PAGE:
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How to Water Coconut Husk Hanging Baskets

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How to Water Coconut Husk Hanging Baskets

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Overview

Coconut fiber, sometimes known as coir or coco, can be shaped into a liner for wire-frame hanging basket planters. The porous material offers superior soil drainage and airflow to the roots, although this comes with a price: the extra airflow and drainage allows soil to dry out faster in arid climates. Some coconut fiber basket liners come with a sheet of perforated, impermeable material sandwiched between to layers of coco fiber. This helps reduce the problem of quick drying while still allowing water and air to flow through.

Step 1

Lightly touch the surface of the hanging basket's soil. It should be watered only when dry to the touch. If your plants are starting to wilt, you've delayed for too long and should water immediately.

Step 2

Turn your garden hose on to a medium flow of water, strong enough to quickly saturate the soil in the hanging basket, but not so strong that it will flush the soil out of the basket.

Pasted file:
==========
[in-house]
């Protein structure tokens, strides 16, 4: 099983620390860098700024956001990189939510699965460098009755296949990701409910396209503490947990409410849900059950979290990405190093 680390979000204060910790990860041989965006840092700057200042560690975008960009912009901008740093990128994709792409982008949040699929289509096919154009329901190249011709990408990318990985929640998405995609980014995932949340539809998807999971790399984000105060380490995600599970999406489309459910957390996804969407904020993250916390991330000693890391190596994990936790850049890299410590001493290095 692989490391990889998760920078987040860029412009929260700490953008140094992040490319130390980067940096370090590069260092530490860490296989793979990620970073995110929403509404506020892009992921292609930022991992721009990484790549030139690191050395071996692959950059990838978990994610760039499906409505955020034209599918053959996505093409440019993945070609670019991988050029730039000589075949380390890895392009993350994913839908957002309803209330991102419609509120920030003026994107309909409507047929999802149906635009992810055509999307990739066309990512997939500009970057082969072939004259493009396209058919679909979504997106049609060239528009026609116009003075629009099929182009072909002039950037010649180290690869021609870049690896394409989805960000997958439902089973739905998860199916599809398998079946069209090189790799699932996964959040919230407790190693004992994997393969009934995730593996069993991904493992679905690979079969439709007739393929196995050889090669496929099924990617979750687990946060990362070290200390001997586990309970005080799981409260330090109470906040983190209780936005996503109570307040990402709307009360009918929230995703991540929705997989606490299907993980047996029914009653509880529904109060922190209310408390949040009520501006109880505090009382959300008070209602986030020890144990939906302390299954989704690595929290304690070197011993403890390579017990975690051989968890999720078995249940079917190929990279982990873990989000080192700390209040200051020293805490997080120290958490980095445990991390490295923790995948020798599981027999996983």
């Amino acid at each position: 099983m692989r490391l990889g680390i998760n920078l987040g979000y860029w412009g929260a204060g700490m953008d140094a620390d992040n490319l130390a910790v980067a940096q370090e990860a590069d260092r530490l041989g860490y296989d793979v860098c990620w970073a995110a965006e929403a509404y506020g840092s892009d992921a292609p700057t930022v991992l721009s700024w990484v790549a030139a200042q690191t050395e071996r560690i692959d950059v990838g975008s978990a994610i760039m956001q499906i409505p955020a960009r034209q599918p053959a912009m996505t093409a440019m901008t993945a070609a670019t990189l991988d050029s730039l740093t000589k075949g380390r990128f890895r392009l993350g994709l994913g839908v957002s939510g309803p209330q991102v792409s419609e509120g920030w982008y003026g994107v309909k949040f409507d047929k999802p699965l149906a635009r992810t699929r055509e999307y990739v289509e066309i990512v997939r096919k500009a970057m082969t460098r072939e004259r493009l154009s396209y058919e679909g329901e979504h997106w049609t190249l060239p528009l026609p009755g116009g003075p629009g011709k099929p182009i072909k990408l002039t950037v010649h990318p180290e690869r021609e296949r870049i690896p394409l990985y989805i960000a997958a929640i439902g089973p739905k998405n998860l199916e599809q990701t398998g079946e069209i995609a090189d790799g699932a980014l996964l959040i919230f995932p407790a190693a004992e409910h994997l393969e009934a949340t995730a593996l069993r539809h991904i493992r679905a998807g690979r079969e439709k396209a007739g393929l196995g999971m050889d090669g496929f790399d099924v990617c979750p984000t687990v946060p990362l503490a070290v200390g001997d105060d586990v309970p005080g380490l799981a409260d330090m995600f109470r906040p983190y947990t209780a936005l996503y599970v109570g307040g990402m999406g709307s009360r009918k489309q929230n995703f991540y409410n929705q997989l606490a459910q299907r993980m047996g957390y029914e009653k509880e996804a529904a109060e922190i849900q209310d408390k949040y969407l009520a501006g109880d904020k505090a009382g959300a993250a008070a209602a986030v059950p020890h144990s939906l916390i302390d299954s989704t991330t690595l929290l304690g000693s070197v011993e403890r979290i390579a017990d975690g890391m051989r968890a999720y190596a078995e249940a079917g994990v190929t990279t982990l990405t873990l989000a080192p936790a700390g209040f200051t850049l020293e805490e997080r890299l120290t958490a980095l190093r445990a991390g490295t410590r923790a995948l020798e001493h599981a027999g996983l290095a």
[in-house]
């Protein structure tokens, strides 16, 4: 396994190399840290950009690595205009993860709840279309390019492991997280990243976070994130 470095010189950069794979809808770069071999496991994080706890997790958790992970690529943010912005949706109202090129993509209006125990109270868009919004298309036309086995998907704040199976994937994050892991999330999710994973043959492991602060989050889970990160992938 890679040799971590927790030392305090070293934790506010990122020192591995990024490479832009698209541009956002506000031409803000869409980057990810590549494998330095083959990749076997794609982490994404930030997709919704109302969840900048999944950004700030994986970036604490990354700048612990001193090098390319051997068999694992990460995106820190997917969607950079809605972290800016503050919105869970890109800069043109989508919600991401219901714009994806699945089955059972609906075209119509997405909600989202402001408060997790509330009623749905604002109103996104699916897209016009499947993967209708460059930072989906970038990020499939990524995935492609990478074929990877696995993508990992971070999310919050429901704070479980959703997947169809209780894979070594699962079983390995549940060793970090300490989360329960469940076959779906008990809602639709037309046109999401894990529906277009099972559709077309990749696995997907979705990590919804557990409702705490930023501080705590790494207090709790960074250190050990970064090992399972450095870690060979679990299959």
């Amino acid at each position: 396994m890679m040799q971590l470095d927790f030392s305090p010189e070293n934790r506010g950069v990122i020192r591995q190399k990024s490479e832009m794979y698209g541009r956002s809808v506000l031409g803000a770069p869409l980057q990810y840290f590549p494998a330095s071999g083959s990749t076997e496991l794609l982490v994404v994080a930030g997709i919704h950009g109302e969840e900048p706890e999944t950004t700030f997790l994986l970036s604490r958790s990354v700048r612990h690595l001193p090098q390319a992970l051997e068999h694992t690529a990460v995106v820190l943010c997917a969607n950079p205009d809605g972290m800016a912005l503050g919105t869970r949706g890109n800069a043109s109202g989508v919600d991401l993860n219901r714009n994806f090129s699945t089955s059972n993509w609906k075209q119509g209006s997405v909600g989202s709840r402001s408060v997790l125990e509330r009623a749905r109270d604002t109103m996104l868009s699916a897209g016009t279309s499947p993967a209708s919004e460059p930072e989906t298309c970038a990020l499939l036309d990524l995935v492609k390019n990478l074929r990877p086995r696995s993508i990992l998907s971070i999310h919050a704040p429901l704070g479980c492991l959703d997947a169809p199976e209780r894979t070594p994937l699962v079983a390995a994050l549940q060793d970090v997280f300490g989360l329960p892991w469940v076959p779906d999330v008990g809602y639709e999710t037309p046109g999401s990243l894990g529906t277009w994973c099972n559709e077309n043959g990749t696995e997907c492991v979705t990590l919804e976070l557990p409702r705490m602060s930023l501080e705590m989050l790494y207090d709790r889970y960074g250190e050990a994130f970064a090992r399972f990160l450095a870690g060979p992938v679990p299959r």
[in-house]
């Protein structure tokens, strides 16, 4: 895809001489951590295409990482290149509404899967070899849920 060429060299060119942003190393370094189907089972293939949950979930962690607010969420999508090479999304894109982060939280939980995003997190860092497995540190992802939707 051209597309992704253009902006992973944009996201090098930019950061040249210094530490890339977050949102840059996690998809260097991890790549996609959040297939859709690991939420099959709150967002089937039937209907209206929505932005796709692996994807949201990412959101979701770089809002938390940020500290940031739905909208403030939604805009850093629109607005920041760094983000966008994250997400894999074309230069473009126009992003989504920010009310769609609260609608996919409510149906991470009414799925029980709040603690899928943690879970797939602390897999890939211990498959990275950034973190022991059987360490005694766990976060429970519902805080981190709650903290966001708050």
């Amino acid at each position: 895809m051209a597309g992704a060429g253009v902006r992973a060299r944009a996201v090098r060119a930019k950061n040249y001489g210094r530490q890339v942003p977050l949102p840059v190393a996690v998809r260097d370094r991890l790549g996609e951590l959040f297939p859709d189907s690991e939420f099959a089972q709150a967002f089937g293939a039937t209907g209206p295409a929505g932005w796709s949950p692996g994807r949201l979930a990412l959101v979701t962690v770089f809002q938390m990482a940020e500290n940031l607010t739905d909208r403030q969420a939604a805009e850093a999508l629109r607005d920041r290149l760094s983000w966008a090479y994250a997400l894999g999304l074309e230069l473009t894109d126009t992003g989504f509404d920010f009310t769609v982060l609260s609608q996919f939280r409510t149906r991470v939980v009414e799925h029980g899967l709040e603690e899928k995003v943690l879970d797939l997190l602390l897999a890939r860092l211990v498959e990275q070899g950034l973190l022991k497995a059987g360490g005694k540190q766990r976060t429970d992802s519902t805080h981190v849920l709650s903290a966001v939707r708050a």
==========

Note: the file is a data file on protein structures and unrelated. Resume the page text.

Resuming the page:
Step 3

Place the end of the hose in the top of the hanging basket. Leave it in place until water starts to drip out of the bottom of the basket.

Step 4

Remove the hose from the basket. Feel around on the surface of the soil and also on the outside of the basket. If you find any spots that are much drier than the rest of the soil or coconut husk material, place the hose in the top of the basket near the dry place, and water until the soil is uniformly moist.

Things You'll Need

  • Garden hose

References

  • University of Illinois Extension: Container Gardening
  • Proven Winners: Hope for Hanging Baskets
Keywords: coconut fiber, coconut husk, coir, coco, hanging baskets

About this Author

Marie Mulrooney has written professionally since 2001. Her diverse background includes numerous outdoor pursuits, personal training and linguistics. She studied mathematics at the University of Alaska Anchorage and contributes regularly to various online publications. Print publication credits include national magazines, poetry awards and long-lived columns about local outdoor adventures.

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